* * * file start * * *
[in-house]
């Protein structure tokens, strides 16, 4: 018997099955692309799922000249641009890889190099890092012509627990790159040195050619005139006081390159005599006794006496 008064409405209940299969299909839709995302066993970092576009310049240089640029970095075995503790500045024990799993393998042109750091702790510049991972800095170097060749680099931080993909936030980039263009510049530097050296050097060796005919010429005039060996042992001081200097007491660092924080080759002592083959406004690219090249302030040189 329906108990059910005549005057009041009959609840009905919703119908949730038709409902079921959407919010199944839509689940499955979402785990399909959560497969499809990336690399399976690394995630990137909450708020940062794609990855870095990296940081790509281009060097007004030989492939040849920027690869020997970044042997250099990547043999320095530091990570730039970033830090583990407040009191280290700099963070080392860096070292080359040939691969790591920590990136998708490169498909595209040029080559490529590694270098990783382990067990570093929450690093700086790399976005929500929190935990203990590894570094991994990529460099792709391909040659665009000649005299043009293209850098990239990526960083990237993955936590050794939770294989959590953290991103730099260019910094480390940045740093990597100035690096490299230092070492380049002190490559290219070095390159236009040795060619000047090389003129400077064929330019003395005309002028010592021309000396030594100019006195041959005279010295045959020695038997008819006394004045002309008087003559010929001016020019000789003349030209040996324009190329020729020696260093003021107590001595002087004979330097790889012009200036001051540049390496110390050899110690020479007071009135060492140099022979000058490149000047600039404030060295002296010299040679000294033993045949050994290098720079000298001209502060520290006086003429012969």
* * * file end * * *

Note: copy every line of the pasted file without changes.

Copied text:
[in-house]
């Protein structure tokens, strides 16, 4: 018997099955692309799922000249641009890889190099890092012509627990790159040195050619005139006081390159005599006794006496 008064409405209940299969299909839709995302066993970092576009310049240089640029970095075995503790500045024990799993393998042109750091702790510049991972800095170097060749680099931080993909936030980039263009510049530097050296050097060796005919010429005039060996042992001081200097007491660092924080080759002592083959406004690219090249302030040189 329906108990059910005549005057009041009959609840009905919703119908949730038709409902079921959407919010199944839509689940499955979402785990399909959560497969499809990336690399399976690394995630990137909450708020940062794609990855870095990296940081790509281009060097007004030989492939040849920027690869020997970044042997250099990547043999320095530091990570730039970033830090583990407040009191280290700099963070080392860096070292080359040939691969790591920590990136998708490169498909595209040029080559490529590694270098990783382990067990570093929450690093700086790399976005929500929190935990203990590894570094991994990529460099792709391909040659665009000649005299043009293209850098990239990526960083990237993955936590050794939770294989959590953290991103730099260019910094480390940045740093990597100035690096490299230092070492380049002190490559290219070095390159236009040795060619000047090389003129400077064929330019003395005309002028010592021309000396030594100019006195041959005279010295045959020695038997008819006394004045002309008087003559010929001016020019000789003349030209040996324009190329020729020696260093003021107590001595002087004979330097790889012009200036001051540049390496110390050899110690020479007071009135060492140099022979000058490149000047600039404030060295002296010299040679000294033993045949050994290098720079000298001209502060520290006086003429012969």